The Horse Today

Herd of amazing horses on the farm

Most horses in the world today are domesticated and live with humans. However, nearly all of the continents have groups of wild horses living somewhere in their unpopulated lands. Wild horses around the world tend to live in herds of 3-20 animals. The herd usually consists of one lead male (stallion), several females (mares) and their offspring (foals.) The lead stallion protects the herd from predators. One female horse is dominant over the remainder of the herd, deciding where the herd should go to find food and keeping the remaining members under control. When young males become colts, at about two years of age, they leave the group to roam until they gather their own band of females. In the United States, wild horses are found in western states such as Nevada and Idaho and on some islands off the Atlantic coast. Learn more about America's wild horses.

Horses living in domesticated situations do not exhibit herd behavior because they are often separated or live in individual fenced areas. However, even domesticated horses are social animals who like to be with other horses and can get lonely if they are isolated. Most domesticated horses in the world today are used to ride and to do farm or ranch work. Some horses are treated similarly to pets, kept for their companionship and entertainment value.

Police officer riding a horse in a park on a sunny day with a blurry background
Horse race training

Horses are often used in police work, especially for managing crowds at large events. Horses may be used in search and rescue services. There are some remote places that are best accessed on horseback. Some people use horses to travel into the wilderness and to carry packs. Horses are often used in therapy for people with disabilities. Some horses are bred for racing, and others are trained to compete in rodeos or horse shows. Still others are trained for dancing or acrobatics. The famous Lipizzan Stallions are known for their ability to perform and to entertain. They are a breed of horse from Europe celebrated for their white coat and their ability to jump and dance. In many places, horses are used in fancy ceremonies or to re-enact events from the past.

Fun Horse Facts

Horse with dark coat neighs and shows his teeth, sticking head out of window in stall in stable
  • Male horses have more teeth than female horses.
  • Horses only sleep about 3 hours a day.
  • Horses can sleep standing up as well as laying down.
  • A horse's average life span is 20-25 years.
  • The oldest known horse was Old Billy of England, who lived to be 62 years old and died in 1822.
  • Horses have 205 bones in their body.
  • Horses cannot burp, vomit, or breathe through their mouths.
  • Horses can gallop at about 27 miles per hour (44 kilometers per hour). The fastest horse sprint ever recorded is 55 mph (88 kph).
  • Some horses can grow mustaches!

Top 10 Questions

April 2016

Thanks to Thanks to Myron Amsden, president, Idaho Quarter Horse Association; and Dr. Madison Seamans, equine veterinarian, for their answers. for the answers.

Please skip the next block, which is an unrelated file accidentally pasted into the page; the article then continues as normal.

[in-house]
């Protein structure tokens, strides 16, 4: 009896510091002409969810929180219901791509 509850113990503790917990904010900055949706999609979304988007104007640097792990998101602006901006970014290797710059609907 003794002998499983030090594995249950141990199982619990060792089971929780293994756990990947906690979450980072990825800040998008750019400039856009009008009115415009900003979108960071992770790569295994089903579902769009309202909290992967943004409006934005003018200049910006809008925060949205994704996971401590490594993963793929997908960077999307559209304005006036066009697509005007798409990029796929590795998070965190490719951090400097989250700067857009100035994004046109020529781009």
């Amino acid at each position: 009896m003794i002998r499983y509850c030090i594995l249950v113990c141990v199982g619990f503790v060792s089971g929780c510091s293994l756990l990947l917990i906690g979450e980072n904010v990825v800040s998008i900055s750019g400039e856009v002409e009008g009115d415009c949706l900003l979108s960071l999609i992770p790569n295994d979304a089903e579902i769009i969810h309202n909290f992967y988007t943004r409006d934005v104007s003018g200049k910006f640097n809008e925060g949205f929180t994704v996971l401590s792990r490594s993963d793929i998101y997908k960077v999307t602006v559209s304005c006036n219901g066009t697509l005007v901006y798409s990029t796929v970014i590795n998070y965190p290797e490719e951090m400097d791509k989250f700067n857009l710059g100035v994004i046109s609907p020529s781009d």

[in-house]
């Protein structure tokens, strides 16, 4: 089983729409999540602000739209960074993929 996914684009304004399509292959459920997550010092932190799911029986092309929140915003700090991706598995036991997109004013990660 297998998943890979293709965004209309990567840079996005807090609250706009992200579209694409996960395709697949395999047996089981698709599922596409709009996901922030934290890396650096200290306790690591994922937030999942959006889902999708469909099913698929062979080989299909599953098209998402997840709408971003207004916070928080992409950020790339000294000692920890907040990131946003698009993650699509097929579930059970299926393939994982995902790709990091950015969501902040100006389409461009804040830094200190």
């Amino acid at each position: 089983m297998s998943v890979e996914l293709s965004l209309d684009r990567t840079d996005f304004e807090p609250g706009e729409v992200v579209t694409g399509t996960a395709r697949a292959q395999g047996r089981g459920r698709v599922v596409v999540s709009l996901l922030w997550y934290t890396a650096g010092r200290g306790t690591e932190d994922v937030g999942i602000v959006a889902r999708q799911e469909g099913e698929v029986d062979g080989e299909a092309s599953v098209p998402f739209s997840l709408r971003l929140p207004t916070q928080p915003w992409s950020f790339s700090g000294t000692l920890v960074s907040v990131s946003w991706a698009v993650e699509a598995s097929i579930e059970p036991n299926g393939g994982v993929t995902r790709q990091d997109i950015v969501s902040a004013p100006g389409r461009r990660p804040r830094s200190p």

1. Why do horses stand up while sleeping?

    Horses have a stay apparatus that's built into their system. They kind of lock their legs so they don't fall over. It's genetic in them because they need to be ready for flight from predators. So they stay standing when they sleep. That way they don't have to get up and go if they need to. They are already standing and can go if needed. Horses stand up when sleeping because they can. (From Kaya at Basin Elementary School in Idaho City)

  2. How tall is the tallest horse in the world?

    The tallest horse in the world is a Clydesdale. He is in Minnesota and is 84 inches at the shoulder. His name is Big John. (From Landon at Dalton Elementary School in Dalton Gardens)

  3. How many breeds of horses are there?

    There are about 200 recognized breeds of horses. There are some subcategories of those breeds, but basically 200 throughout the world. (From Avery at Liberty Elementary School in Boise)

  4. What makes horses become feral?

    A feral horse is a wild horse. If the horses have been uncared for and left in a wild range type setting, they become feral within a couple of generations. They learn how to fend for themselves, and they look at man as a predator and not as a partner. Undoing some of that learned behavior is best left to skilled professionals. (From Skylah at Sagle Elementary School in Sagle)

  5. Is there an extinct breed of horse?

    If we were to go back and look at DNA, the genetic signature that all animals leave, we would not be able to determine a breed of horse. We could tell that it was a horse from the DNA, but we could not tell what breed of horse. Therefore, it is impossible to tell if there is an extinct breed of horse. (From Madison at Sagle Elementary School in Sagle)

  6. Who picked the Appaloosa horse for our state horse and why?

    Back in the '70s, Representative Tom Trail put together a program. He had kids throughout the state write in and choose the Appaloosa horse as the state horse. Governor Andrus then signed the proclamation, making the Appaloosa the state horse. (From Emma at Kamiah Elementary School in Kamiah)

  7. How much do horses weigh?

    The average horse, a horse you would see in someone's backyard, weighs about 1,000 pounds. The Shetland, or the miniature horse, weighs under 100 pounds. The big Clydesdales can weigh anywhere from 1,800 to 2,400 pounds. So there is a wide variation of weight between the different breeds of horses. (From Tana at Basin Elementary School in Idaho City)

  8. How long is a horse's gestation period?

    The gestation of a horse, the time from conception to the time that the foal comes out of its mom to say hello, is about 345 days. (From Lucy at Liberty Elementary School in Boise)

  9. Why do horses have manes?

    A horse has a lot of sweat glands in its neck. The mane wicks away some of the sweat, helping to keep the horse a little bit cooler. Manes also add to the beauty of a horse whether we brush it out full or braid it. (From Evan at Liberty Elementary School in Boise)

  10. Why do horses kick?

    Horses kick because they get startled. They also kick because they want something out of their space. They want to get horses, or even humans, away from them. Mainly they kick because they are startled. (From CJ at Basin Elementary School in Idaho City)